Food has always played a crucial part in Korean culture. Bringing friends, families and communities together is one of the reasons that makes Korean food so special.
Peoples’ tastes and expectations for food are changing rapidly as the world’s culture and ethics become more globalized. Experiencing diversity in order to learn and accept things that we are not necessarily used to is vital for our generation.
For this month’s issue of Kcrush, I interviewed Joo Lee, the co-founder of Korean food brand, ‘Korrito’ to hear about how she is helping to bridge the cultural gap in London.
Joo was born in Korea then moved to the UK at the age of three. Her interest has always been in food. In 2003, she and her brother launched their own Korean food brand in London.
We hope our readers will enjoy reading this interview.
The full version of Joo Lee’s interview will be on the Kcrush printed magazine.
Hello, my name is Joo Lee and I am the co-founder of Korrito. For years, my brother and I always wondered why Korean food had not yet made its mark in London.
Then, ‘Gangnam Style’ went global and suddenly people were becoming curious about K-Pop, Korean culture and its cuisine.
Korrito was launched in 2013, when the street-food scene in London was really taking off. Street-markets were suddenly becoming cool places to socialize and talented chefs were displaying food in very accessible ways.
I am not surprised at all that Korean food is getting the positive reception that it is, as I have always believed it to be one of the most delicious cuisines in the world. However, I am pleasantly surprised at how quickly our brand Korrito has gained popularity.
We were recently hand-picked as one of the Top 10 must-try street-food stalls by ‘Conde-Nast Traveller Magazine.’ I hope that the knowledge about Korean food and culture begins to grow in the UK.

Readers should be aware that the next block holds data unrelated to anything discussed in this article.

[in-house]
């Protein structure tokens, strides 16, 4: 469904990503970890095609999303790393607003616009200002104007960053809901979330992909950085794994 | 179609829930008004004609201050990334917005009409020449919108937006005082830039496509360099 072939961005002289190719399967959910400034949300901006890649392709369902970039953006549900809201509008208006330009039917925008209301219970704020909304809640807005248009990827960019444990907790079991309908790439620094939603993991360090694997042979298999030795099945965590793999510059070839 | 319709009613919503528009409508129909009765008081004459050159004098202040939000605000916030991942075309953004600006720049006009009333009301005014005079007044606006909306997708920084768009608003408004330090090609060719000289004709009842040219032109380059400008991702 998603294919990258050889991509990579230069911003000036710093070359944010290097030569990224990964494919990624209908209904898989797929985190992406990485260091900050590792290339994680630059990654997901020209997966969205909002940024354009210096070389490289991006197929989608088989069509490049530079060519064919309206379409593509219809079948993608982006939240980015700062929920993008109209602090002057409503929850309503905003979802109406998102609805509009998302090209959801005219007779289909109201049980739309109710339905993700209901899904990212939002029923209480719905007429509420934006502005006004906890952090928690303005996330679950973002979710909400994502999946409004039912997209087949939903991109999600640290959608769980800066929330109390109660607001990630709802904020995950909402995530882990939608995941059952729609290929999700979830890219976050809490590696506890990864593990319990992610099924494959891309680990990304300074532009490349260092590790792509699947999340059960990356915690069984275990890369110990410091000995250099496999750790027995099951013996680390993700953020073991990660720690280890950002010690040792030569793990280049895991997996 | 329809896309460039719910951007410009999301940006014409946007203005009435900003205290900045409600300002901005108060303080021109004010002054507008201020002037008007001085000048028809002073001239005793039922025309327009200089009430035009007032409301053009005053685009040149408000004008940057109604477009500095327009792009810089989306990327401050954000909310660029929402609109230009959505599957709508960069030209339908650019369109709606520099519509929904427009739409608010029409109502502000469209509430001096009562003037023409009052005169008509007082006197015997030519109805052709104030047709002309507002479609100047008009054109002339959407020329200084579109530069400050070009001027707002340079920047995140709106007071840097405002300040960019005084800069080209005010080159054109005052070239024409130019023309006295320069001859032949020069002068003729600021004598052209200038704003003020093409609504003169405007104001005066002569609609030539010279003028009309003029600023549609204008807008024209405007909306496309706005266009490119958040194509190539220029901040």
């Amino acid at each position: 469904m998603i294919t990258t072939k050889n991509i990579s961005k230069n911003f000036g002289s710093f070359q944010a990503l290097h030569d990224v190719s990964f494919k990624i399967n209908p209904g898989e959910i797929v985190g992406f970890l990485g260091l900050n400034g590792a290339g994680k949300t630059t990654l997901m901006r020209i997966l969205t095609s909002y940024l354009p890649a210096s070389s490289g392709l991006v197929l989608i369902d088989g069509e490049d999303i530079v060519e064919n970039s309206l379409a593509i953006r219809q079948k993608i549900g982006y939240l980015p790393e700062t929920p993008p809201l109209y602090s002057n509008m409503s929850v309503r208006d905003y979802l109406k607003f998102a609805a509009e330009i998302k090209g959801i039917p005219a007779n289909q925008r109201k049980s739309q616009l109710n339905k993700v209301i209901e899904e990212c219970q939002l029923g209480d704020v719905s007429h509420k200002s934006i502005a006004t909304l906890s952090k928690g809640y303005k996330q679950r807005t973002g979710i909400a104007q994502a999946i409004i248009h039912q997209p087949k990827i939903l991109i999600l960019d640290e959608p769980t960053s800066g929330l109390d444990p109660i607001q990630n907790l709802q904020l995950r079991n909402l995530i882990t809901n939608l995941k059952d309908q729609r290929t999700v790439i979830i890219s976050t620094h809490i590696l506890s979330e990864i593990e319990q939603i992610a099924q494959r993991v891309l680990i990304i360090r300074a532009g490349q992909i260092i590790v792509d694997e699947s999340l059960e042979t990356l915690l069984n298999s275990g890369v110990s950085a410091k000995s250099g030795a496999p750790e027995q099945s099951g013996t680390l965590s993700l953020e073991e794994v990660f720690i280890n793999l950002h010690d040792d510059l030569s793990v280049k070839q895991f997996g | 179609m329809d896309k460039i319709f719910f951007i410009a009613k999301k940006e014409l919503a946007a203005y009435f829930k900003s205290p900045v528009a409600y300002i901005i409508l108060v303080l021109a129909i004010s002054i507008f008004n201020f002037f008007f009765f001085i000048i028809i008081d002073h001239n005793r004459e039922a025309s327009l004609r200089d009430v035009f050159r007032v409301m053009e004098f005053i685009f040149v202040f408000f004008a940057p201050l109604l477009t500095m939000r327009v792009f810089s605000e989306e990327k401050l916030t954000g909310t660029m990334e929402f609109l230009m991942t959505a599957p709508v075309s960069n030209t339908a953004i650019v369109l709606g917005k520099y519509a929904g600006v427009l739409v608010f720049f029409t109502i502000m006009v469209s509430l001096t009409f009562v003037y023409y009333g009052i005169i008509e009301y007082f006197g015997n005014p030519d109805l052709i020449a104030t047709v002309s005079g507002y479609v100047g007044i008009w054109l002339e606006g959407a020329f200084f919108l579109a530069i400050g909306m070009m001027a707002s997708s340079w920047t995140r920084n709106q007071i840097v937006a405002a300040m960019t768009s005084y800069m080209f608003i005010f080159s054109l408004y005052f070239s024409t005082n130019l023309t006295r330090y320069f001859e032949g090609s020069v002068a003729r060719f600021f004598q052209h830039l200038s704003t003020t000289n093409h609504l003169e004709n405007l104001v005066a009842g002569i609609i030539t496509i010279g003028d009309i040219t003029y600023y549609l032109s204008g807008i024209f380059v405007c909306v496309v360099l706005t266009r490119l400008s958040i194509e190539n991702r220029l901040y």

I may not have known it at the time, but I think the signs were definitely there. As a teenager, I’d throw dinner parties for my friends and serve them Korean BBQ using the very recipes we have tweaked, that we are using today at Korrito. With the benefit of hindsight, it is fitting that we co-founded Korrito together.
Around the time my brother and I were forming ideas around a Korean food business, we noticed that burritos were gaining a lot of popularity in London. Then we looked across the pond for inspiration and saw that ‘Korexican’ cuisine was one of the biggest food trends in Los Angeles. We got the validation we needed that it was the perfect combination and decided on the concept for Korrito.
But we wanted to make Korrito a unique proposition and we did this through keeping the core meat and recipes very traditional and authentic to our family, adding personal touches along the way.
My favorite Korrito dish is the spicy pork burrito. I mentioned the dinner parties I used to throw; the spicy pork was my signature dish and always the biggest hit from my friends. High quality cuts of pork are left to marinate in our Korrito barbecue sauce overnight to make sure the meat gets extra tender.
The barbecued pork on a bed of Kimchi-fried rice with melted cheese, salsa, garnishes, our Korrito sauce, all bundled up on a warm, soft tortilla is just so delicious. I will never grow bored of eating it.
Naturally, I eat a lot of Korean food and have very strong cravings for Kimchi.
I like to experiment with different ingredients and flavour profiles. I often hold food tasting events where we come up with new dishes and new ways of using Korean ingredients. I like getting inspiration and being creative from other cuisines from other cultures like Italian food.
The most rewarding aspect is being able to see tangible results and outcomes of what my brother and I dreamt of all those years ago.
It’s amazing when you can look back and see how much you’ve achieved in a short space of time. It is also rewarding to see positive feedback and comments from your customers, whether it’s on social media or in person.
Roy Choi and his brand, ‘Kogi’ are hugely inspirational. I believe that he single-handedly raised the profile of Korean food in the US. Major kudos for that.
Anything related to food. I love cooking food, I love eating food. Inevitably, I need to burn off all the calories so I like to spend my free time cycling and working out.
For 2015, we are focusing on building our brand recognition further and beyond London.
We want to take our Korrito food truck to festivals around the UK and continue to spread our passion for Korean food.
(This link will connect you to the Korrito website: http://www.korrito.co.uk/)
(The ‘Savouring Korea’ documentary: https://www.youtube.com/watch?v=Mb2LgBGSPbs)
— J. Chung